safety reasons since it was now late evening. So, I plunged feet first down the
zip line, watching the tops of papaya trees colored pale gray by the moonlight
slide lazily beneath me. It wasn’t as exciting as I’d hoped but it was still my
first ride on a zip line.
But the evening’s videoke at White Rock was the wildest of Lakbay Norte. Our girls really went romantic, singing songs that told of love rewarded or gone terribly wrong. The stunning Sol Racelis, editor-in-chief of the travel magazine, Sidetrip, seemed to spend the evening holding on to the mike. Izah Morales, always lovely to behold, from the online edition of the Philippine Daily Inquirer, again took to the mike and was again her romantic self.
Fun-loving Ella Fortez of the Asian Traveler magazine was delightful in her selection of romantic and rock ballads. And lovely photo-journalist Monica Barretto (www.monicabarretto.com) of Smile Magazine, inflight magazine of Cebu Pacific, proved enchanting as a singer. While some of the guys did videoke, we left the singing mostly to the ladies, who were glad to oblige.
Day 6: Adventures closer to home
A trip to
Subic by the sea
wouldn’t be complete without a boat ride. The Subic Bay Metropolitan Authority
arranged a one-hour boat ride across Subic Bay
on one of their search and rescue boats, the M/V Redondo. After this exhilarating
cruise, it was off to the neighboring province of Tarlac at around 1:00 pm.
Breakfast and lunch at the Lighthouse Marina was superb.
The Tarlac “adventure” was the most serious part of Lakbay since it saw us visit the “
where we learned more about the heroic Ninoy Aquino. We departed for Pampanga
late afternoon and checked into the Holiday Inn. We toured this famous hotel;
had a fantastic and massive dinner at the nearby Red Crab restaurant (the red
crabs were deliciously huge!) and got to know more about Pampanga and its
culture at the Center for Kapampangan Studies at the Ninoy
Aquino Museum . Holy Angel University
Highlight of this fast paced evening was our taste of the nightlife at
and partaking of the famous Camalig pizza. This pizza is known for its
bewildering array of toppings. There’s pizza with chicharon/adobo/white cheese;
pizza with salted eggs; pizza with dilis/white cheese and that eternal
favorite, pepperoni pizza, among others.
And, as has been our practice since Day 1, we let our bloggers and photographers take as many pictures of the cuisine before we plunged headlong into a gastronomic feast. I called it our version of the grace before meals or “The Pictures before Meals.”
Day 7: Goodbye to adventure
The mood at breakfast was somewhat somber: this was our last day together and some of us had that wistful air about them. It had been a grand and great six days and I really didn’t want it to end just yet. But nobody bucks Father Time.
We spent the entire morning at the nearby “El Kabayo,” a convincing replica of a small town in the U.S. Wild West. What you have here is a main street flanked by a saloon, a stable, a sheriff’s office and all those quaint shops you see on old Western movies. The main draw at El Kabayo, however, is horseback riding and most of us rode the ponies halfway to our next destination, the Paradise Ranch.
The ranch was the final adventure in our fantastic seven-day odyssey. As we got to the ranch, we were greeted by busloads of “excursionistas” from high schools in Metro Manila and Pampanga. The ranch is famous as a nature preserve and one of its most delightful sights is the Butterfly Farm where hundreds of butterflies flit around in careless abandon. It’s nature at its cutest. A late lunch at the Oasis Hotel confirmed its reputation as an oasis for excellent international cuisine. A visit to the Lakeshore in Pampanga and its enormous man-made lake and to Robinson’s Starmall were our adieu to Lakbay Norte.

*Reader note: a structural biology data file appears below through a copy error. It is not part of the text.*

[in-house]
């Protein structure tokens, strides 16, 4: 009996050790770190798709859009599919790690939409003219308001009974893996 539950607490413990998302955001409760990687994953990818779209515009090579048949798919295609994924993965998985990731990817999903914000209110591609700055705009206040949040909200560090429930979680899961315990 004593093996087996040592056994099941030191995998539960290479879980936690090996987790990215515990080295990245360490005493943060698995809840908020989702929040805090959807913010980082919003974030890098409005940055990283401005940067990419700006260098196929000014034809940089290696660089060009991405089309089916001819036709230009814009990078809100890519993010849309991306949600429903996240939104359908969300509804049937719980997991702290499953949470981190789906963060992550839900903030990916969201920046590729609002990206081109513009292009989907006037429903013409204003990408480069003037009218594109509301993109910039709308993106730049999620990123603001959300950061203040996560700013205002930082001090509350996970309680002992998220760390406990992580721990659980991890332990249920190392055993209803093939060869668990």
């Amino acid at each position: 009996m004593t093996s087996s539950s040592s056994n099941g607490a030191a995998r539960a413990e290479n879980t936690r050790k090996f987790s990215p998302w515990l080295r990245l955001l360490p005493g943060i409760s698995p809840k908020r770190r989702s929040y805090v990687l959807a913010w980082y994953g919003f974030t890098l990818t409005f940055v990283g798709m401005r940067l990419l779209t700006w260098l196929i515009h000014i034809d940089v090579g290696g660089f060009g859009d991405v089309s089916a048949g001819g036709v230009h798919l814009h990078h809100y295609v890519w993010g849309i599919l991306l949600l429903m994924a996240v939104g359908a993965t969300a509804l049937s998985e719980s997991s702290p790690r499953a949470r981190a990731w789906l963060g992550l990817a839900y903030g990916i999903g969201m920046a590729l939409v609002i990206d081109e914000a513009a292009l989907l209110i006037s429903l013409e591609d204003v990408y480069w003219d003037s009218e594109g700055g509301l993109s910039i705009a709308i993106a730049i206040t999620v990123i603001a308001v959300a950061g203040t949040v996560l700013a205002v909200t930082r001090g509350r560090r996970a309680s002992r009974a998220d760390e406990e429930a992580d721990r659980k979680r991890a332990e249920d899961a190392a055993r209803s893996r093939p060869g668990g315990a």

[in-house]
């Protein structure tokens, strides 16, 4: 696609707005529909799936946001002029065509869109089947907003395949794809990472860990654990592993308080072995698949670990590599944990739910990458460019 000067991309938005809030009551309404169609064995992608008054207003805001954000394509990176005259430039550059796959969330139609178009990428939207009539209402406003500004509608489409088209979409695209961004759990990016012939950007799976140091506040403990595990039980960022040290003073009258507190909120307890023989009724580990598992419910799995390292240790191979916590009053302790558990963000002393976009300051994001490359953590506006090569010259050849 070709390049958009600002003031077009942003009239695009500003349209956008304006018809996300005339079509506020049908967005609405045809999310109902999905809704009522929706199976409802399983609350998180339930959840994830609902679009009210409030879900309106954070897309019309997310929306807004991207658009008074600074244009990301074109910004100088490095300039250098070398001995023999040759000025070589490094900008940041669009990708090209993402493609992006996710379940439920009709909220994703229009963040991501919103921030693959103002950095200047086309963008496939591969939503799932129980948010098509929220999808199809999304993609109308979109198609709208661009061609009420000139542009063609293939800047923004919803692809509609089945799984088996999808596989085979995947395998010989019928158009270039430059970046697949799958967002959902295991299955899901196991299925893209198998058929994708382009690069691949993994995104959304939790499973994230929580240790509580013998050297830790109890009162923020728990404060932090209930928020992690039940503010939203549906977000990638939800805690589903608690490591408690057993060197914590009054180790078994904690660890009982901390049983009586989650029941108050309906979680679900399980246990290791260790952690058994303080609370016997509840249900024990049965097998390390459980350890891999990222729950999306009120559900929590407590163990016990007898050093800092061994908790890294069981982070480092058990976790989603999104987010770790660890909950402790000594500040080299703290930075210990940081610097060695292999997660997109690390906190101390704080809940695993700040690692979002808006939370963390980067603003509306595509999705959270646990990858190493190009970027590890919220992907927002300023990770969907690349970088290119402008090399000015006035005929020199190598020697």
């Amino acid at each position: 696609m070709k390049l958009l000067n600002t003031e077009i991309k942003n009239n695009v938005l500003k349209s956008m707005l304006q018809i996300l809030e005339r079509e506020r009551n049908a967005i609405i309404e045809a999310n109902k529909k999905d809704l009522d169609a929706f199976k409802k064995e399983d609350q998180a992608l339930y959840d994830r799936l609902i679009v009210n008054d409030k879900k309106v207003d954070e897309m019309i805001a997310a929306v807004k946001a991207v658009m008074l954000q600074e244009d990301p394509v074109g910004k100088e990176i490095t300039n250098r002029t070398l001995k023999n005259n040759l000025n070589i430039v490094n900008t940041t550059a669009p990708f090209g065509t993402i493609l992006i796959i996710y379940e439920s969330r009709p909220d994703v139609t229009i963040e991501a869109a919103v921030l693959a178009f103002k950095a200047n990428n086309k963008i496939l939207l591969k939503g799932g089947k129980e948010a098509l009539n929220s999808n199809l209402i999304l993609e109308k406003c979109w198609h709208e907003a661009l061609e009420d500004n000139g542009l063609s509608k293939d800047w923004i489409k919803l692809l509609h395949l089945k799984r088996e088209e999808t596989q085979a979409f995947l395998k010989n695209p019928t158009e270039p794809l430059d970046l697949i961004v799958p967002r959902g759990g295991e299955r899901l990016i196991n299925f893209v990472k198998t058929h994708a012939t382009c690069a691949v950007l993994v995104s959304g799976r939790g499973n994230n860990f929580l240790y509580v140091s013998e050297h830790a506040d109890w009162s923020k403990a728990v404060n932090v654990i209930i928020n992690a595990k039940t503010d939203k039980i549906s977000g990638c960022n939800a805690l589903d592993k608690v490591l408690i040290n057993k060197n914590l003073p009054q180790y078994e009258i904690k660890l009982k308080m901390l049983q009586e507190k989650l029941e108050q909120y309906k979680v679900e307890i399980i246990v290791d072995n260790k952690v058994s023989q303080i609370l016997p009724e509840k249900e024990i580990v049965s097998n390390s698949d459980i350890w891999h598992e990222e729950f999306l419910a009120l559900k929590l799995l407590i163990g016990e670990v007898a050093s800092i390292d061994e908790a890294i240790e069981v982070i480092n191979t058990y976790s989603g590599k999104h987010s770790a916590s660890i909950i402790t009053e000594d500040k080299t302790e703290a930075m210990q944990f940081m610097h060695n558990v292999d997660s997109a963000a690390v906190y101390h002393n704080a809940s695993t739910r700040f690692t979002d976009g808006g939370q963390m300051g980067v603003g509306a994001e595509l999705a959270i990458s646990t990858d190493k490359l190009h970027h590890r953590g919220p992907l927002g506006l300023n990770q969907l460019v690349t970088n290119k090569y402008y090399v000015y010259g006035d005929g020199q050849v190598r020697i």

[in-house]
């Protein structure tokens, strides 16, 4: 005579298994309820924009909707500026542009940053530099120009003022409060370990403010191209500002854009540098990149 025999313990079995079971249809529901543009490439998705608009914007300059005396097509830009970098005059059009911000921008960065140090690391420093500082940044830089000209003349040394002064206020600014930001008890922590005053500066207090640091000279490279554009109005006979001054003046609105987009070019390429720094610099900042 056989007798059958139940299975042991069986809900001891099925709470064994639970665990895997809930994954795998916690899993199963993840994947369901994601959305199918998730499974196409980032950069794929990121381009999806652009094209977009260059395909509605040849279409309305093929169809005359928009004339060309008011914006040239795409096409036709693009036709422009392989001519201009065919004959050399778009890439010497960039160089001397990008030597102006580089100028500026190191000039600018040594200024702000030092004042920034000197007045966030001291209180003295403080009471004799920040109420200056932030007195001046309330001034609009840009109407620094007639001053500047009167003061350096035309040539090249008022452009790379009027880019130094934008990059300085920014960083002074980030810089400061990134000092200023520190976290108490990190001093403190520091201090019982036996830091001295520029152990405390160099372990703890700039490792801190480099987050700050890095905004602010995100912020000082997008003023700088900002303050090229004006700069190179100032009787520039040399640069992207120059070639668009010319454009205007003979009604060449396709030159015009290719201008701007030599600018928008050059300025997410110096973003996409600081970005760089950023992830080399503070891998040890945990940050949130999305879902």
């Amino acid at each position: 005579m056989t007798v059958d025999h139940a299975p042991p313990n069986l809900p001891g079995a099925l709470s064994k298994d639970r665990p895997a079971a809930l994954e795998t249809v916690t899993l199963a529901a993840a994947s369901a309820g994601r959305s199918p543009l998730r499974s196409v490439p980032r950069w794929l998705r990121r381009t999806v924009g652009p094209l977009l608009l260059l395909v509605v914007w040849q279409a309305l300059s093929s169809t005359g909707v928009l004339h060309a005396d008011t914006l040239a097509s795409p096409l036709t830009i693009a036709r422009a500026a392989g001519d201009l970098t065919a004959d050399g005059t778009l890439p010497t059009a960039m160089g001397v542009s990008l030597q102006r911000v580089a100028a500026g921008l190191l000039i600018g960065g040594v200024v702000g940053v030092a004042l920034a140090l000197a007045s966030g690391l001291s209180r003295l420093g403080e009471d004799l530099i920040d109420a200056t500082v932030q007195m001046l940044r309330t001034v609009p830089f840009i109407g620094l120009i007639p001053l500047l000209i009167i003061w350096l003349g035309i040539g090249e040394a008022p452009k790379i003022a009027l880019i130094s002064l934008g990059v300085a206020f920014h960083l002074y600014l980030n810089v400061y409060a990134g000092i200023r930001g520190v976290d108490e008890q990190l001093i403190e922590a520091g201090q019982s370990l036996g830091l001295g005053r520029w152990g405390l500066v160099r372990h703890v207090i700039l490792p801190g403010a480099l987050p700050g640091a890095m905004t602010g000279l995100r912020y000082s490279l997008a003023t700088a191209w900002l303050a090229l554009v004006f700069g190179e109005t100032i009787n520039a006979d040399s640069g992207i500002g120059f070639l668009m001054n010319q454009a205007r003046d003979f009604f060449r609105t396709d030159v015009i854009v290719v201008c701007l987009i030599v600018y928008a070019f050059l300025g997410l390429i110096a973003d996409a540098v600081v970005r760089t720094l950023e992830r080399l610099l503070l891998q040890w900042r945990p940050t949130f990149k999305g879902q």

It wouldn’t have been a great adventure without great organizers. In this regard, I say “That was one hell of a great job” to Vince Araneta, Charisse Anne Fernandez. Michelle Liza Co and Anthony Hapa of NPVB; Grace Ayento and Frances Dionisio of Manila North Tollways Corporation and Nixon Batarao and Reynaldo Valdez of Victory Liner.
More than the many magnificent places we visited and the new adventures we experienced, many of us pointed to the friendships gained as the most precious possession they took home from Lakbay Norte.
“We had a very great group,” said travel blogger Nina Fuentes. “Each participant was passionate about traveling and equally passionate about life. What I'll remember most about my new friends is their gung ho attitude about every activity, their courage to try new things and their unwavering devotion to the videoke machine.”
For Ferdz, “It was a great group. Most are adventurous and enthusiastic. I think everyone gelled well.” This veteran traveler saw
Northern Philippines as a “. . . different type of market
as the north has something to offer that Boracay or Cam Sur don't have. If
people are looking for heritage, caves and sand dunes adventure, the north has
“Strangely enough, in spite of all the incredibly exciting and one of a kind experiences we had during the trip, the most memorable moments for me were our crazy karaoke nights,” said Ida. “These moments were precious to me because it was during these times that we all got to bond with each other the most.”
Karlo saw the whole trip “. . . as an unforgettable experience in itself. Having to join a bunch of people enjoying the north, sharing experiences, delightful or otherwise, for seven straight days. I think that is unforgettable enough. I think it’s because I like relating to people. Travel is about experiences and who you share it with is also important. Sometimes it’s not the journey, nor the destination, but the experience shared from journey to destination.”
“These people are definitely an adventurous bunch!” said Margie. “They're not afraid to try out new things. They go head on with whatever is in store for the trip. There was never a dull moment with them. I'm so lucky to have met these people who have made this trip so much better than I expected it to be.”
It’s about who you travel with. That’s what makes a great vacation—and great relationships.
(Published in Zest Air Inflight magazine, 2010)